Votes: +0

Trevis said:

0
Amazing how quick people are to judge
Stretching out is probably my favorite part of IG, mainly because the author's knowledge of the sport is truly legendary. I'm so happy to see that he wrote this article, because everything about it is true. The incident that happened to Paul Hamm is also a great indicator of the kind of people we have in the world.

People who are quick to change their opinion of you based on a news report or video. NO ONE here knows here exactly what went on and yet people are quick to judge and say "throw him in jail forever" or "he deserves this" based on very little knowledge of the facts. People love to immediately run onto their social network and update their status (who cares..?) then proceed to endlessly argue on forums about things they know little about (like this incident with Paul Hamm). Fairly pathetic but quite expected, people will be people.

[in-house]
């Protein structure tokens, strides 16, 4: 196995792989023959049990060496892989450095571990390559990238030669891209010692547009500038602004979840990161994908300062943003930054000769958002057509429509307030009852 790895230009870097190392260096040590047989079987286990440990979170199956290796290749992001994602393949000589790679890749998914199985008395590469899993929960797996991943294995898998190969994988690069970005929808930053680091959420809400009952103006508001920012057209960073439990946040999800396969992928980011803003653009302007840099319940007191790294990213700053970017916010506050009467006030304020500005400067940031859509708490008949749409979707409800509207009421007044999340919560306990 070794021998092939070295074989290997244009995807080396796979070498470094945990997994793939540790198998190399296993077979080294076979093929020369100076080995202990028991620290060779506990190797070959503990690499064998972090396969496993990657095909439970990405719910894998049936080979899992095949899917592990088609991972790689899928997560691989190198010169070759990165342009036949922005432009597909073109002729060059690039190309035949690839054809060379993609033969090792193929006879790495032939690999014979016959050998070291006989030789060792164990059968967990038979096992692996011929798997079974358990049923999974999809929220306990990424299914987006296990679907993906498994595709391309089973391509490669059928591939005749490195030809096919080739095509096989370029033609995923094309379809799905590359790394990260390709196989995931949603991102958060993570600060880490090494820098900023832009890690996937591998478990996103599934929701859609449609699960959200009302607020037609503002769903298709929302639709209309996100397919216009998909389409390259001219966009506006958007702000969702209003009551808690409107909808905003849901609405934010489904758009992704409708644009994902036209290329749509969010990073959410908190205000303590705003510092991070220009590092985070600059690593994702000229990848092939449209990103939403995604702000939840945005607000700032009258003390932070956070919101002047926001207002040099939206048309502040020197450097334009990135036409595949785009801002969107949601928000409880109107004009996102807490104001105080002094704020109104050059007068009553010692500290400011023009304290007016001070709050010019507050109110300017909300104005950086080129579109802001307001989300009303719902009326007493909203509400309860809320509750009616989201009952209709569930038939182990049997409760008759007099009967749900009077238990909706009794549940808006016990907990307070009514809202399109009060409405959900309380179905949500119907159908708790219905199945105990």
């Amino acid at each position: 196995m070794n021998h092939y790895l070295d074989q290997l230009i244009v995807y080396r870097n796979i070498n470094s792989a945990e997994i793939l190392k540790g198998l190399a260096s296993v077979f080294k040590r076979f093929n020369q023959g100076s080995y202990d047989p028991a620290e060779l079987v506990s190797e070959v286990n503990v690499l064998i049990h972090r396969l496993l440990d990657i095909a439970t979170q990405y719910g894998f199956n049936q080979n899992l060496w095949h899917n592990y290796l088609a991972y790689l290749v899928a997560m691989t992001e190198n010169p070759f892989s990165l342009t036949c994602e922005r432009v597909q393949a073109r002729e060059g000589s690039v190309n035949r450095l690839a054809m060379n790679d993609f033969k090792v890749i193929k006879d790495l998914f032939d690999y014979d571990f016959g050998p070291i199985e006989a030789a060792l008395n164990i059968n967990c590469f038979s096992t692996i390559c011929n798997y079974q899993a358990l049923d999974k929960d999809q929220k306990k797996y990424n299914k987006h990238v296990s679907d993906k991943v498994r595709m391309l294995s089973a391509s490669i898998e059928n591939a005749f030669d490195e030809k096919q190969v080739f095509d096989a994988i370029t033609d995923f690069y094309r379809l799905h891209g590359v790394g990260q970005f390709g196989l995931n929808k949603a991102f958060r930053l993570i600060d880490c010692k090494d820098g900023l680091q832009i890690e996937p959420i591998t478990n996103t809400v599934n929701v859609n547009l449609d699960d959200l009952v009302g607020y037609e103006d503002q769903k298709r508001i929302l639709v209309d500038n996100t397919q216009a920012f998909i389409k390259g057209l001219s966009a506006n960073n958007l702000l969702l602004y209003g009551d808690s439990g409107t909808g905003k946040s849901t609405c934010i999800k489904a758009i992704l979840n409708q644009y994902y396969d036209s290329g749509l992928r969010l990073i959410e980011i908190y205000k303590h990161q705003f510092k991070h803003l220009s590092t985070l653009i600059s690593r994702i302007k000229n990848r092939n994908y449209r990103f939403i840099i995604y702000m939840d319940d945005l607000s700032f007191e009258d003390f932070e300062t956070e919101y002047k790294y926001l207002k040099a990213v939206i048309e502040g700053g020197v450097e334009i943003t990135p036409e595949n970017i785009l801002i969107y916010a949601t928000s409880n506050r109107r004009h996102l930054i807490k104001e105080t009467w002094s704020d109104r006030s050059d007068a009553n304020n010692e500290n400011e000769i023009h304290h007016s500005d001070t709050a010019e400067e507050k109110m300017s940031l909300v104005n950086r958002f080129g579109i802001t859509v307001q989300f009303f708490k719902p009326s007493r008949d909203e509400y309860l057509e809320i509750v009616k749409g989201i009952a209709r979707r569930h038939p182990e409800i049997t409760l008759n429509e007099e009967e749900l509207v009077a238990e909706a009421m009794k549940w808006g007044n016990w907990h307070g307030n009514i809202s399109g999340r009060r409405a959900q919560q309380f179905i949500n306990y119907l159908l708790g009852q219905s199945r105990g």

I agree with the author, Paul has been extremely humble throughout his entire career. As gymnasts, we're some of the most humble athletes ever, especially considering that we're probably some of the fittest people on the planet. Paul demonstrated this humility in all his interviews and competitions.

On the note of his "controversial" career, I don't care what anyone says, he's the Olympic champion from Athens. Yang Tae Young and Kim Dae Eun have not EVER in their careers repeated the level of success that they had that one night (dare I say they got lucky one night..). That can't be said for Paul Hamm, who has repeatedly demonstrated his success over and over (did anyone see the 2004 High Car finals, that's Paul Hamm who handled himself quite nicely against a noisy and disruptive crowd).